Boulder County picks up pre-COVID minimum wage work
A higher minimum wage is back on the work plan for the Boulder County Consortium of Cities, a group of area elected officials. That’s according to Boulder City Council member Lauren Folkerts, who will serve on a working group for that purpose, with the blessing of her peers.
Folkerts on Tuesday night told Council that the consortium was looking into “trying to adopt a minimum wage ordinance collectively.”
There was discussion about raising the minimum wage in 2019, before COVID decimated local government budgets and household incomes for most low-wage earners.
Colorado voters raised the state minimum wage in 2016, and the Legislature three years later overturned the state ban on local minimum wages. Just 10% of Colorado municipalities may set a minimum wage; about 33 local governments.
The City and County of Denver are so far the only ones to have done so. Denver’s minimum wage is now $15.87 per hour, 26% higher than the state’s $12.56 minimum.
A July report found that average weekly earnings in Denver were higher and rose more quickly than state average earnings and those of surrounding counties, even during the pandemic. Unemployment was also higher, and sales tax suffered, but those were attributed to COVID.
Boulder County will look to Denver’s ordinance as a model, Folkerts said. They hope to have something in place by the end of this year.
“It’s still early stages,” Folkerts said, “but I know that there are a bunch of surrounding communities that are interested in making it happen.”
Gun control on the docket
Speaking of local laws the state is now allowing…
Boulder this year decided to redo its 2018 ban on assault weapons, struck down by the courts last March, after Colorado lawmakers overturned the state ban on local gun control measures.
They went further, proposing a half-dozen new laws as well that would raise the age limit for purchase and possession of a firearm to 21; require gun stores to post a health warning about the dangers guns pose to their owners, children and others; adding a 10-day waiting period for purchase and banning concealed carry near parks, playgrounds, churches and other public spaces.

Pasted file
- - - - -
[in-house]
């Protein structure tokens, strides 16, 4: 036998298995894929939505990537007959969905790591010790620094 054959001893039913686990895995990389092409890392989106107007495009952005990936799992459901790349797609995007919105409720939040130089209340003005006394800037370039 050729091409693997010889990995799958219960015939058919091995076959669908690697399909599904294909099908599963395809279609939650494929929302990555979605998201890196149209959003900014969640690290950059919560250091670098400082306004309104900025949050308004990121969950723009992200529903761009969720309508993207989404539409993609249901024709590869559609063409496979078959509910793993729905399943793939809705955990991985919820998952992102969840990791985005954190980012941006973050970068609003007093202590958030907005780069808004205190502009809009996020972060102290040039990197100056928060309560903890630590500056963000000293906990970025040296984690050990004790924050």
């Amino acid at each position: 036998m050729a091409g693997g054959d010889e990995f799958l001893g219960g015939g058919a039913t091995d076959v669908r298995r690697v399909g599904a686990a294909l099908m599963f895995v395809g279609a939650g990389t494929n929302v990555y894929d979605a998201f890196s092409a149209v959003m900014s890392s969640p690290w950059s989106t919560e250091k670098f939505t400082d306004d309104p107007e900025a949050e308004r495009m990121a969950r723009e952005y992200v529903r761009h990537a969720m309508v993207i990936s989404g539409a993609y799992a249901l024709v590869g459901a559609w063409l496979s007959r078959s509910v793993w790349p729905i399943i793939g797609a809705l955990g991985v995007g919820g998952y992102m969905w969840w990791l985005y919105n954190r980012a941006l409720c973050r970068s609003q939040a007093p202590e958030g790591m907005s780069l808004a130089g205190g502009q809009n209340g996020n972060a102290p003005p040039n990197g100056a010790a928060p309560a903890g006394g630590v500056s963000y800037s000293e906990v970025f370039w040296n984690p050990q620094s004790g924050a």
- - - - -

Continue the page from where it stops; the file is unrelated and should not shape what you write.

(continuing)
Council largely embraced the suite of laws, aimed at preventing gun violence, when they were discussed in February, recommending few changes. The revised language of the proposed ordinances has not yet been released.
Timing was TBD during that discussion. City leaders discussed a desire to coordinate with other Boulder County municipalities to pass the same set of laws, including Superior, Lafayette and unincorporated Boulder County.
The schedule is now set. First reading of the ordinances will be May 10, followed by a second reading on May 24. Council will vote on the laws June 7; a three-hour public hearing has been scheduled.
The first time Boulder passed an assault weapons ban, the public hearing lasted hours, with more than 100 community members packing chambers to speak. The city was (successfully) sued soon after its passage.
Lawyers in that case, who were backed by a state NRA affiliate, told Boulder Beat they were prepared to “stand up for” the rights of gun owners again if new laws were enacted.
See You Next Tuesday
Council will vote on a new vision for East Boulder, the area roughly east of Foothills Parkway and north of Arapahoe Avenue. Today, Boulder’s least populated subcommunity has just 466 residents in 213 mobile homes at San Lazaro. (Other nearby neighborhoods are part of different subcommunities.) The mainly industrial area has mostly jobs: 17,666 of them, at places like Boulder Community Health’s Foothills Campus, the Flatiron Business Park, Ball Aerospace and others.
In 20 years, under new plans, the area could have 20,400 jobs and 5,645 new homes, enough for roughly 12,500 residents. (Keeping zoning and such the same would produce 18,600 jobs and housing for 1,300 residents during that same time, according to analysis by city staff.)
Planning Board and City Council got a rundown Tuesday night in a joint meeting. Planning Board will deliberate and make recommendations Thursday, May 5.
Also next week: an update on the city’s attempt to tax weed vapes, even though they were specifically exempted from the 2019 tax, and a first look at what will be on your ballots this fall.
This opinion column does not necessarily reflect the views of Boulder Weekly.
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